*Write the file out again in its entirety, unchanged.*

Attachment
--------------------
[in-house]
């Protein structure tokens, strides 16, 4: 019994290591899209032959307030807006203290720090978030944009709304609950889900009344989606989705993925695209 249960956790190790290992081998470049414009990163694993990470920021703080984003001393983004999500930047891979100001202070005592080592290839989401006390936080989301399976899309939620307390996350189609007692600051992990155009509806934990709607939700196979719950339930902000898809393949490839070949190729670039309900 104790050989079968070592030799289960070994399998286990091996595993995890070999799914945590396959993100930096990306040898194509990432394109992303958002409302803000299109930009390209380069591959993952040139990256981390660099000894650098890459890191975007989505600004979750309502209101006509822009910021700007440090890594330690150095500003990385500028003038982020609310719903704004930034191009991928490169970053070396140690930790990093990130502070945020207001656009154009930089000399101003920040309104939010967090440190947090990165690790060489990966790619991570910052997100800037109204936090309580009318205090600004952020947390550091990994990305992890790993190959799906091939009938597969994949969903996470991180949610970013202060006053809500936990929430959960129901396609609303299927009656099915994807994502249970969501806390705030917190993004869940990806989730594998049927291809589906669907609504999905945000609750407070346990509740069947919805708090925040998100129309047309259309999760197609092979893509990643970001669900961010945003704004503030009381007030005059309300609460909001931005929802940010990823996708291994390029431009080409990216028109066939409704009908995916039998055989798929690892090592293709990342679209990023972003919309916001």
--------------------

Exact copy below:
[in-house]
């Protein structure tokens, strides 16, 4: 019994290591899209032959307030807006203290720090978030944009709304609950889900009344989606989705993925695209 249960956790190790290992081998470049414009990163694993990470920021703080984003001393983004999500930047891979100001202070005592080592290839989401006390936080989301399976899309939620307390996350189609007692600051992990155009509806934990709607939700196979719950339930902000898809393949490839070949190729670039309900 104790050989079968070592030799289960070994399998286990091996595993995890070999799914945590396959993100930096990306040898194509990432394109992303958002409302803000299109930009390209380069591959993952040139990256981390660099000894650098890459890191975007989505600004979750309502209101006509822009910021700007440090890594330690150095500003990385500028003038982020609310719903704004930034191009991928490169970053070396140690930790990093990130502070945020207001656009154009930089000399101003920040309104939010967090440190947090990165690790060489990966790619991570910052997100800037109204936090309580009318205090600004952020947390550091990994990305992890790993190959799906091939009938597969994949969903996470991180949610970013202060006053809500936990929430959960129901396609609303299927009656099915994807994502249970969501806390705030917190993004869940990806989730594998049927291809589906669907609504999905945000609750407070346990509740069947919805708090925040998100129309047309259309999760197609092979893509990643970001669900961010945003704004503030009381007030005059309300609460909001931005929802940010990823996708291994390029431009080409990216028109066939409704009908995916039998055989798929690892090592293709990342679209990023972003919309916001």